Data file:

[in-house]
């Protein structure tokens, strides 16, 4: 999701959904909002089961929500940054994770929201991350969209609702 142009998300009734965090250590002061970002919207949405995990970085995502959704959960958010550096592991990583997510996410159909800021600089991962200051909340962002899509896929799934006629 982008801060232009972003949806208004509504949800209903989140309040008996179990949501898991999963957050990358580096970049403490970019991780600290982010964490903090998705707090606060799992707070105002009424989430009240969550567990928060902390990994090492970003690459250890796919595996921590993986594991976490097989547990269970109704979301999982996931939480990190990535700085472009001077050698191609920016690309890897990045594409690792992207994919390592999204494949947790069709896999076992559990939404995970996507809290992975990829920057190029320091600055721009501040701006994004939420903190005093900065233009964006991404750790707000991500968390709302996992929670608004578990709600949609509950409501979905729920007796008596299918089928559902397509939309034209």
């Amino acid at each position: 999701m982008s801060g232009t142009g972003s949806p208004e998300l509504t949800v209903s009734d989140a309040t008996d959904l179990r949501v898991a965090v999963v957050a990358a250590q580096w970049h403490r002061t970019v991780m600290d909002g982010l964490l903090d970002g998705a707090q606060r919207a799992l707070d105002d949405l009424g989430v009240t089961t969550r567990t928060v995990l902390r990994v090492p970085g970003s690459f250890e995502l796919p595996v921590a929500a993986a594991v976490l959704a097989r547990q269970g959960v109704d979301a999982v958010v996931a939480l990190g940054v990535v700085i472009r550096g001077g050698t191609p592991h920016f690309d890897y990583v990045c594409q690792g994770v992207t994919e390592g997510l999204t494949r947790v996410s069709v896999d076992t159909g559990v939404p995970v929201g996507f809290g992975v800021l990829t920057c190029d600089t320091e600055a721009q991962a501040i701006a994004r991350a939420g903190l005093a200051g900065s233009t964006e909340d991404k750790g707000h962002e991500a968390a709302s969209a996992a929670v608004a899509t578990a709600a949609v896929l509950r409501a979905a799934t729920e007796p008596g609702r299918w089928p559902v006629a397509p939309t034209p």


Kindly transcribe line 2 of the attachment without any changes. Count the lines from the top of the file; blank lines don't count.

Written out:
């Protein structure tokens, strides 16, 4: 999701959904909002089961929500940054994770929201991350969209609702 142009998300009734965090250590002061970002919207949405995990970085995502959704959960958010550096592991990583997510996410159909800021600089991962200051909340962002899509896929799934006629 982008801060232009972003949806208004509504949800209903989140309040008996179990949501898991999963957050990358580096970049403490970019991780600290982010964490903090998705707090606060799992707070105002009424989430009240969550567990928060902390990994090492970003690459250890796919595996921590993986594991976490097989547990269970109704979301999982996931939480990190990535700085472009001077050698191609920016690309890897990045594409690792992207994919390592999204494949947790069709896999076992559990939404995970996507809290992975990829920057190029320091600055721009501040701006994004939420903190005093900065233009964006991404750790707000991500968390709302996992929670608004578990709600949609509950409501979905729920007796008596299918089928559902397509939309034209």